Cheap Eats

West Kendall's Tacos & Tattoos Exhibits Art on Plates and Walls

As tacos continue to have their moment in Miami, West Kendall joins the craze with buzzing newcomer Tacos & Tattoos, located at 10720 SW 113th Place. Jonathan Cruz and his family are at the helm of this cozy 30-seater that promotes food and culture. Think bumping music, walls splashed with graffiti, and a fresh twist to traditional Mexican eats. “It’s New American-style cuisine with Caribbean influences,” Cruz says.

The name of the restaurant originated from Cruz’s concept of a taco truck parked directly in front of a tattoo shop with which he and his friends were closely affiliated. Though the name "Tacos & Tattoos" stuck, the food truck idea turned brick-and-mortar once Cruz and his family found a spot whose size was manageable.

“We kept the name because people raise an eyebrow,” he says. “They’re killed with curiosity and want to find out what the tattoo concept has to do with tacos, which led them through my door. All those people who’ve come with curiosity have ended up coming back.”

The tacos themselves aren’t the supersize kind found at other Magic City spots. Several bites of just one and it’s gone. But they're masterfully composed. The subtly flavored corn shell and its bright, robust fillings and piquant flavors will stay with you. The shells come in three styles: crisp, corn or flour. Cruz recommends the corn because it has less starch and holds more flavor. Bits of melted cheese are added to the protein of your choice — churrasco ($3.75), shrimp ($3.75), Buffalo chicken ($3.50), regular chicken ($2.75), portobello mushroom ($3), pork ($3), or tofu ($3) — and dabs of pico de gallo, homemade sauces, and a delightful pineapple coleslaw finish the plate.

Another bestseller is the crisp patacon, a perfectly fried green plantain, which sells for $5.50 to $6.50 depending upon the protein. Pay $2 extra, get the patacon loaded with a decadent brick of queso frito. The T&T Platter, or “222” ($12.50), lets guests sample two churrasco rellenos, two cheese quesadillas, and two chicken tacos. Desserts include the T&T Nutella doughnut ($6), a fluffy pocket filled with indulgent Nutella glaze, and the deep fried Oreos ($5), served with vanilla ice cream, and are as sinful as they sound.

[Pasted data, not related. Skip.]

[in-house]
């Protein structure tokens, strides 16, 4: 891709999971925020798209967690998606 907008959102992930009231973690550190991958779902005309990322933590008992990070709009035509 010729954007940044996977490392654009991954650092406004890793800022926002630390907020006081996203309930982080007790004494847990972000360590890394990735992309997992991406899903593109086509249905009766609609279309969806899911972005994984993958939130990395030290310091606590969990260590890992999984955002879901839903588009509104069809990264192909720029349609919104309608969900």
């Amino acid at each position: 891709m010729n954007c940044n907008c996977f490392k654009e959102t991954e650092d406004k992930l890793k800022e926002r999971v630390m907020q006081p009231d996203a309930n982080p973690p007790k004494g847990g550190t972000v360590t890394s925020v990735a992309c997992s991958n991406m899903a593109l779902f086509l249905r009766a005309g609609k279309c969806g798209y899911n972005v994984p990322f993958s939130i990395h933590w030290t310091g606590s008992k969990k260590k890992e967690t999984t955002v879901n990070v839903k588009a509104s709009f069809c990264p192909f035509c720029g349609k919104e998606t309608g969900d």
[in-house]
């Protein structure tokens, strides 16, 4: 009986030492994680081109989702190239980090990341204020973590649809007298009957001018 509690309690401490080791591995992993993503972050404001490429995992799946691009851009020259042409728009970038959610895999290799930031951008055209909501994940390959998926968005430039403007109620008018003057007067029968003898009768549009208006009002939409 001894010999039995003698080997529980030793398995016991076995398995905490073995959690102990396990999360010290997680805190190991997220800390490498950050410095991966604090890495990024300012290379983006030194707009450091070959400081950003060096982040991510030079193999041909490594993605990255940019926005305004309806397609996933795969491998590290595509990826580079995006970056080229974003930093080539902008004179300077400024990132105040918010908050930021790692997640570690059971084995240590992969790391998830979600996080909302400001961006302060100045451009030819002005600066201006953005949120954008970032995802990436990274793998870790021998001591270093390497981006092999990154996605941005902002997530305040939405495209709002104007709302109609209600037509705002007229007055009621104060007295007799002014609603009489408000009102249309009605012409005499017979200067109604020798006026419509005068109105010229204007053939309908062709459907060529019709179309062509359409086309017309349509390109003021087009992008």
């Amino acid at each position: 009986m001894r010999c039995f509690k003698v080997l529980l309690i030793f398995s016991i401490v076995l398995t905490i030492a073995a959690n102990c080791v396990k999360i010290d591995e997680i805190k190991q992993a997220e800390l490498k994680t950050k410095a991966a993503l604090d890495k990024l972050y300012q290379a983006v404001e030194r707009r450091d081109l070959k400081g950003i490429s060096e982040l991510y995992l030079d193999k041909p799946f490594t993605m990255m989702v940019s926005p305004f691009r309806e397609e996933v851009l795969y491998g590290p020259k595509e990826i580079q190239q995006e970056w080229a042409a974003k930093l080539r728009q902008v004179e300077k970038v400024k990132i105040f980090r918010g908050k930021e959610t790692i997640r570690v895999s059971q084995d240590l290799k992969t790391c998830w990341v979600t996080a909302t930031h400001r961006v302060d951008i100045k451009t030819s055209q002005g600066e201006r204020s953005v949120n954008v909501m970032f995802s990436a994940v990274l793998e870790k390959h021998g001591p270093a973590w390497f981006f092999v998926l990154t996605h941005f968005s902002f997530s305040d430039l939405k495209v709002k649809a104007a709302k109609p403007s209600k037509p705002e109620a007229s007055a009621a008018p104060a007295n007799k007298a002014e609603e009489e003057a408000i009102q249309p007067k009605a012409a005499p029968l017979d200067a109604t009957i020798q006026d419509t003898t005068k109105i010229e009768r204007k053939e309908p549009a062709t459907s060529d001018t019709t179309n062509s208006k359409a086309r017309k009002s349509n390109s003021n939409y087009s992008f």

Adorned with artwork by a collaboration of local and international artists, Tacos & Tattoos has churned out a seemingly an endless stream of tacos, burritos, quesadillas, and other simple yet modern takes on Mexican/Caribbean-inspired chow in its first year. Cruz plans to open a larger space a few doors down from the original location this February. The new space, which is double the size of the current spot, will feature a much larger dining area, a bar, and a stage. “We listen to rock ’n' roll but still make great food,” Cruz says. “We’re degenerates with degrees. It’s an indescribable atmosphere that we will soon get to share with more people.”

Tacos & Tattoos is open Tuesday through Friday from 11:30 a.m. to 3 p.m. and 5 to 10 p.m. and Saturday and Sunday from 12:30 to 10 p.m. Chicken and pork tacos go for $2 each Taco Tuesday.

And if you're wondering: Yes, you can get a tattoo at the end of your meal. It’s washable, though.

“I’m working on something to provide for my family; this is all my family right here,” Cruz says. “It’s been a blessing to put a taboo kind of culture together, combine it with food, and bring a light to Kendall.”

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Maureen Aimee Mariano is a freelance food writer for Miami New Times. She earned a bachelor of science in journalism from the University of Florida before making her way back to the 305, the city that first fueled her insatiable appetite.